A local police force in the United Kingdom has closed its investigation into the 2009 incident in which private email accounts of researchers at the University of East Anglia Climatic Research Unit (CRU) were hacked, and stolen messages between climate researchers were posted on the Internet, causing some to question the integrity of climate science. The Norfolk Constabulary announced Wednesday (July 18) that it did "not have a realistic prospect of identifying the offender or offenders and launching criminal proceedings" within the 3-year statutory window imposed by UK law. Police characterized the incident as a "sophisticated and carefully orchestrated attack on the CRU’s data files, carried out remotely via the Internet."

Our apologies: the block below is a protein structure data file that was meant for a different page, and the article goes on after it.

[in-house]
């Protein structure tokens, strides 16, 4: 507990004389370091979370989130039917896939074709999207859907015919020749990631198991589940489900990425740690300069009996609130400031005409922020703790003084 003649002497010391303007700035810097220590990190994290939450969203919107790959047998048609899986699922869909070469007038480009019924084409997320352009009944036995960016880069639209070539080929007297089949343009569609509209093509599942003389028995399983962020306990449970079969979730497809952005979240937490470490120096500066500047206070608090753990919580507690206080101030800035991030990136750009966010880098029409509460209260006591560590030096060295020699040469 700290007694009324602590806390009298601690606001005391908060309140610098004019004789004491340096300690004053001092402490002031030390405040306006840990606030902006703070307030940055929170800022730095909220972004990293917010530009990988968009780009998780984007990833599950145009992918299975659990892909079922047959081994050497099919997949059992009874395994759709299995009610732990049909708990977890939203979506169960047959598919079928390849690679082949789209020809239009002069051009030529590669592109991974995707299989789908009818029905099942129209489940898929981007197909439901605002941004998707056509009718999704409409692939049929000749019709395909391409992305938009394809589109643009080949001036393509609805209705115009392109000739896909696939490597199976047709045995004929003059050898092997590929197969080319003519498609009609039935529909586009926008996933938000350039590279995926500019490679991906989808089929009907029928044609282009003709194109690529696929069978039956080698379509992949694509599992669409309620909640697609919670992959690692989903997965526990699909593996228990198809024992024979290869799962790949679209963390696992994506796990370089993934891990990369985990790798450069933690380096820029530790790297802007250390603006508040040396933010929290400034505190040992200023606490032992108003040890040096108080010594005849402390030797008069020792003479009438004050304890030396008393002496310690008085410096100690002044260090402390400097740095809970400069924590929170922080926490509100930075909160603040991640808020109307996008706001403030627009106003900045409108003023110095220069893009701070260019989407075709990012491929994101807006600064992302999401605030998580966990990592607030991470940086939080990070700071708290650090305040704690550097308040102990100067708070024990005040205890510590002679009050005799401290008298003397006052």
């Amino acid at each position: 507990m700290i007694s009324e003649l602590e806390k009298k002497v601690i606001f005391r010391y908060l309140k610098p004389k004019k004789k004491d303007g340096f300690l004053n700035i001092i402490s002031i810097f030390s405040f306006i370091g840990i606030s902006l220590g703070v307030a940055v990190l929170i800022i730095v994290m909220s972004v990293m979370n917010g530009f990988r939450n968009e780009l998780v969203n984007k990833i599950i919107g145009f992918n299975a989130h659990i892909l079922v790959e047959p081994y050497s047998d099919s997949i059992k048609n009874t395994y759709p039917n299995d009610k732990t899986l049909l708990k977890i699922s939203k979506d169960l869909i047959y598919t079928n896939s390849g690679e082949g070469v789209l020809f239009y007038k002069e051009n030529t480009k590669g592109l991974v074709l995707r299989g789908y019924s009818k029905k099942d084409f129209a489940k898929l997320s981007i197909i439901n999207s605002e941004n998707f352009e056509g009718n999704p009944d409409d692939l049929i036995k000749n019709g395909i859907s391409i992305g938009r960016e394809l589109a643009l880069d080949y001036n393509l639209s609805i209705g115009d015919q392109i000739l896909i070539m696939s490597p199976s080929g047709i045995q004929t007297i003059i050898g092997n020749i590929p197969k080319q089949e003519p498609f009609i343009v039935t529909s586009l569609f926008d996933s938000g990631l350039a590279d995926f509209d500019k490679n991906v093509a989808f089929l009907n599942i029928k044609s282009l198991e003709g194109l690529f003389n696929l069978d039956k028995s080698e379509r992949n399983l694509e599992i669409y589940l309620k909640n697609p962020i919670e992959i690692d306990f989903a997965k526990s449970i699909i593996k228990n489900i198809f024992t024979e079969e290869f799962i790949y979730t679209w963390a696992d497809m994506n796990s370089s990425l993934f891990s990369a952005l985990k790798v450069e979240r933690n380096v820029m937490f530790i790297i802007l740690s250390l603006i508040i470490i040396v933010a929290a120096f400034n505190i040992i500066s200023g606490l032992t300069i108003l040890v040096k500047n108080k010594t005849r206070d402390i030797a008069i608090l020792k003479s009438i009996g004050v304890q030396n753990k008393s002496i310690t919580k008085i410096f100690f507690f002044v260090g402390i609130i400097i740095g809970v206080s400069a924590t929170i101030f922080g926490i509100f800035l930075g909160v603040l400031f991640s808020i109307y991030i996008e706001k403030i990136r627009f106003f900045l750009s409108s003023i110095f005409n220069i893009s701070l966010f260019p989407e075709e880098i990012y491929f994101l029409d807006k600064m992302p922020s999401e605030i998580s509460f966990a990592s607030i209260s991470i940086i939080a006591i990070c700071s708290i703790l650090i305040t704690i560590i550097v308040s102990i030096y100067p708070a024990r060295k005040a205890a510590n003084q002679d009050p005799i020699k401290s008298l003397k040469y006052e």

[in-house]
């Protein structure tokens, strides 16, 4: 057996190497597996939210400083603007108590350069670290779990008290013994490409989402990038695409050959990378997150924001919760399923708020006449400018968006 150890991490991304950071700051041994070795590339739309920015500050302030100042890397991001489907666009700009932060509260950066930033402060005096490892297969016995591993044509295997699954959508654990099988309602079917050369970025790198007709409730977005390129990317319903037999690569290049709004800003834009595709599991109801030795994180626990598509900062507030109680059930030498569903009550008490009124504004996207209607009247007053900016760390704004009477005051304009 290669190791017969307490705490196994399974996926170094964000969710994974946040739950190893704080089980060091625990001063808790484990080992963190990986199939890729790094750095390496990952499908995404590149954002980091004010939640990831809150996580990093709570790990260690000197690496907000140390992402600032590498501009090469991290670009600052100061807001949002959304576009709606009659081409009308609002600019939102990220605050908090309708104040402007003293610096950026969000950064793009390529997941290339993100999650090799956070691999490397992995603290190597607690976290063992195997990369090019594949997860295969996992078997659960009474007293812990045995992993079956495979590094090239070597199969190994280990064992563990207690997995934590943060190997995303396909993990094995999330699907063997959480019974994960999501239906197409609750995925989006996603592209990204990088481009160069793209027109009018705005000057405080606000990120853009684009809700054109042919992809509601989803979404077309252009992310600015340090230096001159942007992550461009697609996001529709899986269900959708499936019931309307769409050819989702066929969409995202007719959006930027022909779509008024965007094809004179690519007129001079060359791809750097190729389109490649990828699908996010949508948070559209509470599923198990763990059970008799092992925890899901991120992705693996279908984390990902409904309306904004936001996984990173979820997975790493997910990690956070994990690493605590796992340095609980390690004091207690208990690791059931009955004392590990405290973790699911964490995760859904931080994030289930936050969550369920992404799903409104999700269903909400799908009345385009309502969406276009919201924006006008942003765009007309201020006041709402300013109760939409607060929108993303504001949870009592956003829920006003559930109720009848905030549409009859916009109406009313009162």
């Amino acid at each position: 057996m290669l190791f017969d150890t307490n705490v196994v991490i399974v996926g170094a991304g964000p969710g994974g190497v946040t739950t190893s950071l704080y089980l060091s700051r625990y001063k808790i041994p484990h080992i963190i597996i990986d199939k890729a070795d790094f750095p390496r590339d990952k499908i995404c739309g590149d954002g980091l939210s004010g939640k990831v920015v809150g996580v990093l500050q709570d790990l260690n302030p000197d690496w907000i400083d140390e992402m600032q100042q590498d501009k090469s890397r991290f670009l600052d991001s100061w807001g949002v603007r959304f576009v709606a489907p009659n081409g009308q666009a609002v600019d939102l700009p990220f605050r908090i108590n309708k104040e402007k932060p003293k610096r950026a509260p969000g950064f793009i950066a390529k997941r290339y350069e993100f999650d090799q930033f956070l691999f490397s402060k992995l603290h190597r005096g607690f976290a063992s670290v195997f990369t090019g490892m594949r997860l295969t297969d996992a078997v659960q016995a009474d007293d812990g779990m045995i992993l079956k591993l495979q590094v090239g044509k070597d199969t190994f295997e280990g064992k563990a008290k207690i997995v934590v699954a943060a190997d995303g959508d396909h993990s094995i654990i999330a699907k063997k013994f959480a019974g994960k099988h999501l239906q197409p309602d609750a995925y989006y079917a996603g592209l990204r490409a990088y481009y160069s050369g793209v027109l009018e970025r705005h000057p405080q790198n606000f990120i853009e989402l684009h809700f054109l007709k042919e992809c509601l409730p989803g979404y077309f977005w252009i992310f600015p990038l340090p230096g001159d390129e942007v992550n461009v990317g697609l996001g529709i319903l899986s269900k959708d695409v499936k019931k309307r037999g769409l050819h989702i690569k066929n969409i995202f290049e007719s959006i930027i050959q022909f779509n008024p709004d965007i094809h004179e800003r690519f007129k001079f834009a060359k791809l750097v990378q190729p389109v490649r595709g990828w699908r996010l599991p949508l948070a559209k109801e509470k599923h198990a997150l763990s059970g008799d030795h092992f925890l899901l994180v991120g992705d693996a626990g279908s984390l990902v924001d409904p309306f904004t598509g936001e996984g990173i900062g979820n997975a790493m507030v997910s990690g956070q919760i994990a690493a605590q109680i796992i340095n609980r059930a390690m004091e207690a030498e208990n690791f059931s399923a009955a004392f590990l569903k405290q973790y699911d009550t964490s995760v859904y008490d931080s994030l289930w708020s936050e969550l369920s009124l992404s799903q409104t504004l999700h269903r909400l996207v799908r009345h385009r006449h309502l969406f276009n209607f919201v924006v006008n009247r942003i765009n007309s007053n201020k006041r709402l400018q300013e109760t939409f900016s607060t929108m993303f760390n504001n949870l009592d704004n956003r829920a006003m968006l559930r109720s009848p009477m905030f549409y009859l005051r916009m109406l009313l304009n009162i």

The so-called Climategate scandal sent shockwaves through the world of climate research, as some parts of the pilfered messages suggested that CRU researchers and their collaborators in the United States and elsewhere were hyping up global warming to incite hysteria and garner attention to their cause. Wider investigations of the leaked messages, viewed in their full context, however, cleared the scientists involved of any malpractice, and an independent assessment of climate data confirmed the CRU scientist's findings.
While the case is closed on the UK end of the Climategate investigation, the US Department of Justice continues to look into the matter. Pennsylvania State University climatologist Michael Mann, who collaborated frequently with CRU researchers, told BBC News, that he was hopeful that the perpetrators of the attack would be brought to justice. "I hope that the separate investigation underway by the Justice Department in the US will continue undaunted," he said.